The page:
An oblique response to George Szirtes’ recent post on, with or without quote marks, Englishness:
1) 19-12 to France, and thank god England are out of the rugby world cup. Too much money, too much bureaucracy, too much strutting. But I’m English, and once upon a time I played the game. Now Wales, with great relief and with both head and heart.
2) I am English, male, white, middle-class, through-and-through, ineradicable, and if I have a habit of saying ‘sorry’ and stepping aside that’s all part of it. I know the codes, or some of them, and I’ve benefited from this. While also being someone who, in any neutral contest, naturally supports the underdog; someone whose favourite writers are either non-English or English-at-a-curious-angle (a conspicuous exception is Ford Madox Ford, but look at the writers he championed: Conrad, Pound, Joyce, Hemingway, James …); someone whose most important loves and friendships happen to have always been with non-English people; someone who feels them to be my countryfolk.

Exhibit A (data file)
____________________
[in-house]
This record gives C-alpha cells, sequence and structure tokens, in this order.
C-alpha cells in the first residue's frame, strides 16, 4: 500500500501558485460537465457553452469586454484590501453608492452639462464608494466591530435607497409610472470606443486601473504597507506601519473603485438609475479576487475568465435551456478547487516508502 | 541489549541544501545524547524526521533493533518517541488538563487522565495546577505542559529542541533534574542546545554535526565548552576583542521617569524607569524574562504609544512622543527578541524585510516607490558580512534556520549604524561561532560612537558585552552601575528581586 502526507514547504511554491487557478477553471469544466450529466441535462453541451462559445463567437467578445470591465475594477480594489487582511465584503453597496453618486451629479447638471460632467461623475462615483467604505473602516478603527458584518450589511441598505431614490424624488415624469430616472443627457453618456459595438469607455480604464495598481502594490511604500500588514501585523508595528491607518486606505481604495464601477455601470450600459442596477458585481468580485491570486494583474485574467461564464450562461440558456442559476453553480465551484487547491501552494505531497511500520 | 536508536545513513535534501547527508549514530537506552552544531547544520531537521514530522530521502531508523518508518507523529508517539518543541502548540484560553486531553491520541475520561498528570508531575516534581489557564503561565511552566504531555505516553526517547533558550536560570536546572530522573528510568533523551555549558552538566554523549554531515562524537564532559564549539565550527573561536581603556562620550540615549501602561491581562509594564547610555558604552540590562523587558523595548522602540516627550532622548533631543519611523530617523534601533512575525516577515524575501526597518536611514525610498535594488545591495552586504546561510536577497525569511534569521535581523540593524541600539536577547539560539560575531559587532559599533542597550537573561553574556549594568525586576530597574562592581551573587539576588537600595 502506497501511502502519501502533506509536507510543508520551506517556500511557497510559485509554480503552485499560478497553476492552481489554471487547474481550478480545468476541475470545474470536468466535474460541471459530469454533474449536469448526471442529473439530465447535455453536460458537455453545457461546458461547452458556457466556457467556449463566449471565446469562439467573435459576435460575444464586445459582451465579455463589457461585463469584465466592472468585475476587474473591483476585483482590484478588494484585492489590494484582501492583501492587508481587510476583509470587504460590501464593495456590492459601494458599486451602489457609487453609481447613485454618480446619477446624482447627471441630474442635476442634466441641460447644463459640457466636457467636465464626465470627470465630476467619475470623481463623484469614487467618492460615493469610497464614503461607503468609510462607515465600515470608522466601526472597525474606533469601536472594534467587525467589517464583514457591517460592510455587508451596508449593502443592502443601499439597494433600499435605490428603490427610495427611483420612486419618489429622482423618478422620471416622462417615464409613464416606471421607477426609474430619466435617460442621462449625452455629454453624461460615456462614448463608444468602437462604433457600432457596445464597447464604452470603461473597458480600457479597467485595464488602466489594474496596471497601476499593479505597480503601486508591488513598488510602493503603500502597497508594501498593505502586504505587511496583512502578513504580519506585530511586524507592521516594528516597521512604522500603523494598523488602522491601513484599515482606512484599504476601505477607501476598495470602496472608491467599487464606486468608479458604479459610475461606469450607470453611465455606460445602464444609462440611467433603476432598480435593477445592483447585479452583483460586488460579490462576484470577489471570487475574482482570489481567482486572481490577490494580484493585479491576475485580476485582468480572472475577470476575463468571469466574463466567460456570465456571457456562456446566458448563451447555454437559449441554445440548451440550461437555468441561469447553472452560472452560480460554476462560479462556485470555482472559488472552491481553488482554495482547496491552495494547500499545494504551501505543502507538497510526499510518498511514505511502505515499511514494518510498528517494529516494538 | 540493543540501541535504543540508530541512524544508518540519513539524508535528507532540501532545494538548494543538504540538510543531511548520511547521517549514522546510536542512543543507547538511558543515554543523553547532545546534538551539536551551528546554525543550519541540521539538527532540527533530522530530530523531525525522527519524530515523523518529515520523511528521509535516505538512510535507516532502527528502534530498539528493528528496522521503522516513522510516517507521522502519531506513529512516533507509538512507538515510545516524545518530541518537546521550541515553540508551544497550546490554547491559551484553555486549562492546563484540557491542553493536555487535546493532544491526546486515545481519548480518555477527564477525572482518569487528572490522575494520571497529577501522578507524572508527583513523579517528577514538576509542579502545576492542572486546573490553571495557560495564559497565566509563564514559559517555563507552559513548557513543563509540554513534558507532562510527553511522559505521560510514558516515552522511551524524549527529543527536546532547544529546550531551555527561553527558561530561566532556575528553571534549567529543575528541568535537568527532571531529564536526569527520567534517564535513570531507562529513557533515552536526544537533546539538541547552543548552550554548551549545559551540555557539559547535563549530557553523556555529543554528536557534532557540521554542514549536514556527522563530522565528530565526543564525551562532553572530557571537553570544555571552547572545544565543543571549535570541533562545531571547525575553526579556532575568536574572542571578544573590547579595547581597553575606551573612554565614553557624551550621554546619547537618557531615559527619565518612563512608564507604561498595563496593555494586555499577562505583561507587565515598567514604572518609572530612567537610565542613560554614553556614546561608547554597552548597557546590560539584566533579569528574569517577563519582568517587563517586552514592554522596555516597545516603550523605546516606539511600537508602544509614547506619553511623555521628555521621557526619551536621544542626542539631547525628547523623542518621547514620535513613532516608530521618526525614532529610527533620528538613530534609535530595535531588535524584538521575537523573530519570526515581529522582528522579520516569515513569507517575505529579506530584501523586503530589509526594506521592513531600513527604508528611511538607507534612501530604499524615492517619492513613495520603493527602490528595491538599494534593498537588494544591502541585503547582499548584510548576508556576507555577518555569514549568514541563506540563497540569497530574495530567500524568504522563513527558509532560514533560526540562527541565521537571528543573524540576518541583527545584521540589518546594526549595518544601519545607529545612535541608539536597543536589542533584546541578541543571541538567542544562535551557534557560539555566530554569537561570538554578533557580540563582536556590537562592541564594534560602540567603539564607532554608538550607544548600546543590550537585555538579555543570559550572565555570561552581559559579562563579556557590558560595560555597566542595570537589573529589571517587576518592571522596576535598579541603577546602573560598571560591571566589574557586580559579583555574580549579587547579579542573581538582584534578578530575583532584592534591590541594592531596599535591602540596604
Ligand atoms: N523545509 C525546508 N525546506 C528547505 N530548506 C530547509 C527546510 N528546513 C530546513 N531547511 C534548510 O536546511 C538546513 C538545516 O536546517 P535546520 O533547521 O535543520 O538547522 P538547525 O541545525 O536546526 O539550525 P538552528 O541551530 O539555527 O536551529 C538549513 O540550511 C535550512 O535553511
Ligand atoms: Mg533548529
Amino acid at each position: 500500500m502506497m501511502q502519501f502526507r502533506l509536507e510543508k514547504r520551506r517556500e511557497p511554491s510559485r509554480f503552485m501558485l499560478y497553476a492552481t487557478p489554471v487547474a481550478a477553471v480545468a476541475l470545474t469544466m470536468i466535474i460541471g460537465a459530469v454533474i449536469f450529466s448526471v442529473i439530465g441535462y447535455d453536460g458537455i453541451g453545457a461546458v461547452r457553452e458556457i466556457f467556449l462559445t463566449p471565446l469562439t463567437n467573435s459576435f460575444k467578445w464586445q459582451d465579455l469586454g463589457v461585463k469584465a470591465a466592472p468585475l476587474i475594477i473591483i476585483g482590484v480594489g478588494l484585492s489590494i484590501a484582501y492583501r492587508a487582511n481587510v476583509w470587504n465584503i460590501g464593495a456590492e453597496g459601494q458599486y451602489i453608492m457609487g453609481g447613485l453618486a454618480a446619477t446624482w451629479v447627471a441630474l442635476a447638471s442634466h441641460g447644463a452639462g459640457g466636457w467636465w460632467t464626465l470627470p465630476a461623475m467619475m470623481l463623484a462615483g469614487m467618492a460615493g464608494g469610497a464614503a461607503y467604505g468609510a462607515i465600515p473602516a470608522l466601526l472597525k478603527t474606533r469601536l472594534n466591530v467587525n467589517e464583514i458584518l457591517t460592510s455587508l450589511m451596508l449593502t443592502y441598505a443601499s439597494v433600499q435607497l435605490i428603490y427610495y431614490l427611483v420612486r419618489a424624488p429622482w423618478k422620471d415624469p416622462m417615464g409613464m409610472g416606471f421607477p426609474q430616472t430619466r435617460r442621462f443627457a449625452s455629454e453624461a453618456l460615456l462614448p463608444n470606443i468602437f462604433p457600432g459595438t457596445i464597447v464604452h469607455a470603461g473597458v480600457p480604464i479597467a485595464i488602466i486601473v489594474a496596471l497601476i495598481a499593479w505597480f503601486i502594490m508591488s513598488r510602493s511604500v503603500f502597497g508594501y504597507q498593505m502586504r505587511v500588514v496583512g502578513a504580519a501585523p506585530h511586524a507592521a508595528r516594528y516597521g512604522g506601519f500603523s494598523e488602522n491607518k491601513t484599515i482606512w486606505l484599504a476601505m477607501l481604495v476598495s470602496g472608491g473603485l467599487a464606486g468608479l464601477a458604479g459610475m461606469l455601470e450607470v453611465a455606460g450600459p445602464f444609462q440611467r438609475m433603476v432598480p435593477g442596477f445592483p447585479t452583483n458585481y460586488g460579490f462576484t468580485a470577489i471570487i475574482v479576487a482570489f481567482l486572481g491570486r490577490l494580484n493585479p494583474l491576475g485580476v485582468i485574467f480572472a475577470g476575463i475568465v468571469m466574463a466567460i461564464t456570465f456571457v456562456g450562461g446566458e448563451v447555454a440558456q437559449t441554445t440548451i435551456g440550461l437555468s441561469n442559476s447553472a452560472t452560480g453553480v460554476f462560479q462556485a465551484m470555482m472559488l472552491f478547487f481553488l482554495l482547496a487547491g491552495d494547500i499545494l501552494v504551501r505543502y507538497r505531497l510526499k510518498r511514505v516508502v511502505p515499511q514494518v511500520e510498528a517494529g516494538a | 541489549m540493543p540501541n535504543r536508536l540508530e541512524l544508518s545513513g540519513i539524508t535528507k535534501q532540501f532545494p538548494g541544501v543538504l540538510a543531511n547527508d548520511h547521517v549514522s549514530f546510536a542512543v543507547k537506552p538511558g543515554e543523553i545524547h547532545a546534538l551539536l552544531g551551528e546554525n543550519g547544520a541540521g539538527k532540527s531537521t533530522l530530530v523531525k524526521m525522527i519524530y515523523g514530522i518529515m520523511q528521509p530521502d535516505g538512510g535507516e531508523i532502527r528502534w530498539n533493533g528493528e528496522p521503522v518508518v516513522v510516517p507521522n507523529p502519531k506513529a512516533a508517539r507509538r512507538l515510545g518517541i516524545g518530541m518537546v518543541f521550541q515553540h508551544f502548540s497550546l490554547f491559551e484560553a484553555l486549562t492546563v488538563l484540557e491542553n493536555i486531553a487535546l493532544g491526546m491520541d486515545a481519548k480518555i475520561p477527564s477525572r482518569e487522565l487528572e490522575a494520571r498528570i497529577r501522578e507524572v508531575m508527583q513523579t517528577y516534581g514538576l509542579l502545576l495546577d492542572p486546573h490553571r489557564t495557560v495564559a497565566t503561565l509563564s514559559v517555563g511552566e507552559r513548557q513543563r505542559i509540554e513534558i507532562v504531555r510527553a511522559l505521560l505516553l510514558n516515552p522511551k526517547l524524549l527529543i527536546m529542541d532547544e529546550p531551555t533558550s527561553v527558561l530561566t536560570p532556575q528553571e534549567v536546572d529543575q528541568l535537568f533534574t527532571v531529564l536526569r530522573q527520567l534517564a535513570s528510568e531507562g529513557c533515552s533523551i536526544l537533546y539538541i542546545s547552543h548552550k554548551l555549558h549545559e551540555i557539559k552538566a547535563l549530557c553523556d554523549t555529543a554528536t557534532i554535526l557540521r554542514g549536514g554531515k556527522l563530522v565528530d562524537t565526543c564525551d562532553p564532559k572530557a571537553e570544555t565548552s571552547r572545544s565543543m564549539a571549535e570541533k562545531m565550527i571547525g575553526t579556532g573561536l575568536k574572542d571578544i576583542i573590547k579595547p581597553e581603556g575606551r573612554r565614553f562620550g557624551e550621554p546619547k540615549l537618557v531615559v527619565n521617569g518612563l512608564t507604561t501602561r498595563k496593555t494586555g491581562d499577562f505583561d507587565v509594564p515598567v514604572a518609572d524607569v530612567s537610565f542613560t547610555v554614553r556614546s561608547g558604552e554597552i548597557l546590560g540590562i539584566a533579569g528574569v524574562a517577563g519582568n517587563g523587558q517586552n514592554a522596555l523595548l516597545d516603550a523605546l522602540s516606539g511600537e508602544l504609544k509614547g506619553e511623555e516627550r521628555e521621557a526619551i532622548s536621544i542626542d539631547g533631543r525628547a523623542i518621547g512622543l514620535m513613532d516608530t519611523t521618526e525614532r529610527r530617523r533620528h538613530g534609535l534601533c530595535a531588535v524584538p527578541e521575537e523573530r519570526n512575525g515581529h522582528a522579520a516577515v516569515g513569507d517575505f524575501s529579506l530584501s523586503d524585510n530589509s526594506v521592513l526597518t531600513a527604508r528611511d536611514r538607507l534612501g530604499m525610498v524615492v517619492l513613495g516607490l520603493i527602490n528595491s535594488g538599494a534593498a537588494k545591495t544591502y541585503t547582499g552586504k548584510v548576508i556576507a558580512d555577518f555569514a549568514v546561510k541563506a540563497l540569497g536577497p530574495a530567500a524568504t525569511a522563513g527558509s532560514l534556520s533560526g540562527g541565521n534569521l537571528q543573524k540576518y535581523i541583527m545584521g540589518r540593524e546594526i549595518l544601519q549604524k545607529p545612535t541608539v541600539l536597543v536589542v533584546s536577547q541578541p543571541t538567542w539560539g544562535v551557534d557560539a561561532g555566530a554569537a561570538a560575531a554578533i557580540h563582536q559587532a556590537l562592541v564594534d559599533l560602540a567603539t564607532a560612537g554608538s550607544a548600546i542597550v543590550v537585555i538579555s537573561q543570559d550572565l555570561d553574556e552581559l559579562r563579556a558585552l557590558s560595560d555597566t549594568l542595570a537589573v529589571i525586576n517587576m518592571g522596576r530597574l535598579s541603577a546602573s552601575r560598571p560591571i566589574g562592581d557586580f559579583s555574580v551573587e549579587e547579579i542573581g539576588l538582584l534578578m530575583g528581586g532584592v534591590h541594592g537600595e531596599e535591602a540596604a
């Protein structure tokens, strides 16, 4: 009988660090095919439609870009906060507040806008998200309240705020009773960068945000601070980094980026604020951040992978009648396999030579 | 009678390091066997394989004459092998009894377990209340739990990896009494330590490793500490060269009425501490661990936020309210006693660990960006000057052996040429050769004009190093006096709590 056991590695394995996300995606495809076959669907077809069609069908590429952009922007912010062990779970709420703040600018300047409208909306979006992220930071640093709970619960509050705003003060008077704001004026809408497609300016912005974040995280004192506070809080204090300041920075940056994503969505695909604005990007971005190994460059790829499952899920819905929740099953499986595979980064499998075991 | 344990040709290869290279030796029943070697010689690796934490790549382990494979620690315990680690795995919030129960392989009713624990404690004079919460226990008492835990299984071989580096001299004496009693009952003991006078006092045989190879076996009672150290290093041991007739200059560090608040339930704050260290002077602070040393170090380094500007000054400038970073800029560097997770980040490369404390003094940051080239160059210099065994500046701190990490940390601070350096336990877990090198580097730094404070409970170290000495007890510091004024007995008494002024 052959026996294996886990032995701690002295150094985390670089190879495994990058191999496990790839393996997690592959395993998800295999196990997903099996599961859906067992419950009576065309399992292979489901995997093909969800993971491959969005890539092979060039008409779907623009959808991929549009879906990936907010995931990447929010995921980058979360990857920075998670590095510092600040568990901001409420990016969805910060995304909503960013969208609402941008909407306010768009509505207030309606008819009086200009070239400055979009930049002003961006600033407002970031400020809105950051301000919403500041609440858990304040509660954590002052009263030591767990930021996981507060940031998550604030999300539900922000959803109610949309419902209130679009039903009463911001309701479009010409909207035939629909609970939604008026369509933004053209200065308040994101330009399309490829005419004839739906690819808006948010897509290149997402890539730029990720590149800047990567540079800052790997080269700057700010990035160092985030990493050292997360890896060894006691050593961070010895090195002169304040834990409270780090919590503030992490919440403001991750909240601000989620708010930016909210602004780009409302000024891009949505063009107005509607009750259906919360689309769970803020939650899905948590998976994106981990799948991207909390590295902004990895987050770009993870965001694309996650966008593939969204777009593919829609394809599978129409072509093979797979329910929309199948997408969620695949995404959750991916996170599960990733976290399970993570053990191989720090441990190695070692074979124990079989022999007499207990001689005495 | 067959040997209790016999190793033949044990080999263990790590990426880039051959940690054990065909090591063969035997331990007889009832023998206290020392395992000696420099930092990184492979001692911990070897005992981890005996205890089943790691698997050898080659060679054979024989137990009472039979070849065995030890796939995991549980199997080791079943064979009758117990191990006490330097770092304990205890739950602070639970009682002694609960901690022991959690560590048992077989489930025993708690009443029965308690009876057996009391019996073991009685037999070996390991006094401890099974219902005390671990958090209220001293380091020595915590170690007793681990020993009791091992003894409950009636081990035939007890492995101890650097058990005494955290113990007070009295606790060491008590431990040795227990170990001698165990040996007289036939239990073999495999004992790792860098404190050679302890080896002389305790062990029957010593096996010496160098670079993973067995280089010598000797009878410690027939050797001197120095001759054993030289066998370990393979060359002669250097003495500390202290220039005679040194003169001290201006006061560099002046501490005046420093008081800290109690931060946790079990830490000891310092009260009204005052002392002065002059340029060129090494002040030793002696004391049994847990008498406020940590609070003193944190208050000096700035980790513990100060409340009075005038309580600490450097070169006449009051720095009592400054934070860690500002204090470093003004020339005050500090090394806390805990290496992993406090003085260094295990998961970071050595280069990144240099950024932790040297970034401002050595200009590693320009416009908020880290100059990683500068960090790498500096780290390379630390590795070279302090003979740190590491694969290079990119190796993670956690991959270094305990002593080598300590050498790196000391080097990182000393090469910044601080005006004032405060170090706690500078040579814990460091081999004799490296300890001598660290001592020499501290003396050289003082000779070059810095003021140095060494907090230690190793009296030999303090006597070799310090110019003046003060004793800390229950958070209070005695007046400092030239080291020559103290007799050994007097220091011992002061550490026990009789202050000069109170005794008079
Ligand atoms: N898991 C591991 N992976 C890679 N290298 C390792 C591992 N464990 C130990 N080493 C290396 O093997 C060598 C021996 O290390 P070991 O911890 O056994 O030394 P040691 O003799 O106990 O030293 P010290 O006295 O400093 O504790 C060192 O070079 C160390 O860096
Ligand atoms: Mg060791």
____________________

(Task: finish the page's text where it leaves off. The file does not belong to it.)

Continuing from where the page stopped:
3) No sympathy required or expected or wanted. If I’m uneasy with the label English in any way that current labellers would define it, and certainly in any nationalistic way, clearly none of the other easy labels – minority, outsider, from-the-margins – will stick. What’s left is discomfort, conflictedness, under a camouflage of full-on Englishness, and I couldn’t ask for more.